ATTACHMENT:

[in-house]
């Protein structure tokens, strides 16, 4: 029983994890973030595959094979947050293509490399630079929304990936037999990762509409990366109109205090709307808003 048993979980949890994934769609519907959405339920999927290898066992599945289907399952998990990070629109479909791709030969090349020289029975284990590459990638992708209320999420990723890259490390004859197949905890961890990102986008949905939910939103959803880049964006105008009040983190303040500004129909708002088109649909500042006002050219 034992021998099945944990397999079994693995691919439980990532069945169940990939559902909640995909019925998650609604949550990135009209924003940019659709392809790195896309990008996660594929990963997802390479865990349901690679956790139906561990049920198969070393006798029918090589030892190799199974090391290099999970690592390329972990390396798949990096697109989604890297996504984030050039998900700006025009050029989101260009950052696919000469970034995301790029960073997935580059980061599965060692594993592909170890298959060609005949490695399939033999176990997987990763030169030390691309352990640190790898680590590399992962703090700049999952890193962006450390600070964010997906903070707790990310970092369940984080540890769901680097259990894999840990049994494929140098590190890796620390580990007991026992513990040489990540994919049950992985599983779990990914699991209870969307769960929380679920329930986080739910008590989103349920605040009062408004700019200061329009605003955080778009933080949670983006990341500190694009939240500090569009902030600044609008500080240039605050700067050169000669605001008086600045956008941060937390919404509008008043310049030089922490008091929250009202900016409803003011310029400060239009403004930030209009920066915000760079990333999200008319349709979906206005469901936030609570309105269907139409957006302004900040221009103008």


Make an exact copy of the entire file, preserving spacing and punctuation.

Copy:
[in-house]
């Protein structure tokens, strides 16, 4: 029983994890973030595959094979947050293509490399630079929304990936037999990762509409990366109109205090709307808003 048993979980949890994934769609519907959405339920999927290898066992599945289907399952998990990070629109479909791709030969090349020289029975284990590459990638992708209320999420990723890259490390004859197949905890961890990102986008949905939910939103959803880049964006105008009040983190303040500004129909708002088109649909500042006002050219 034992021998099945944990397999079994693995691919439980990532069945169940990939559902909640995909019925998650609604949550990135009209924003940019659709392809790195896309990008996660594929990963997802390479865990349901690679956790139906561990049920198969070393006798029918090589030892190799199974090391290099999970690592390329972990390396798949990096697109989604890297996504984030050039998900700006025009050029989101260009950052696919000469970034995301790029960073997935580059980061599965060692594993592909170890298959060609005949490695399939033999176990997987990763030169030390691309352990640190790898680590590399992962703090700049999952890193962006450390600070964010997906903070707790990310970092369940984080540890769901680097259990894999840990049994494929140098590190890796620390580990007991026992513990040489990540994919049950992985599983779990990914699991209870969307769960929380679920329930986080739910008590989103349920605040009062408004700019200061329009605003955080778009933080949670983006990341500190694009939240500090569009902030600044609008500080240039605050700067050169000669605001008086600045956008941060937390919404509008008043310049030089922490008091929250009202900016409803003011310029400060239009403004930030209009920066915000760079990333999200008319349709979906206005469901936030609570309105269907139409957006302004900040221009103008």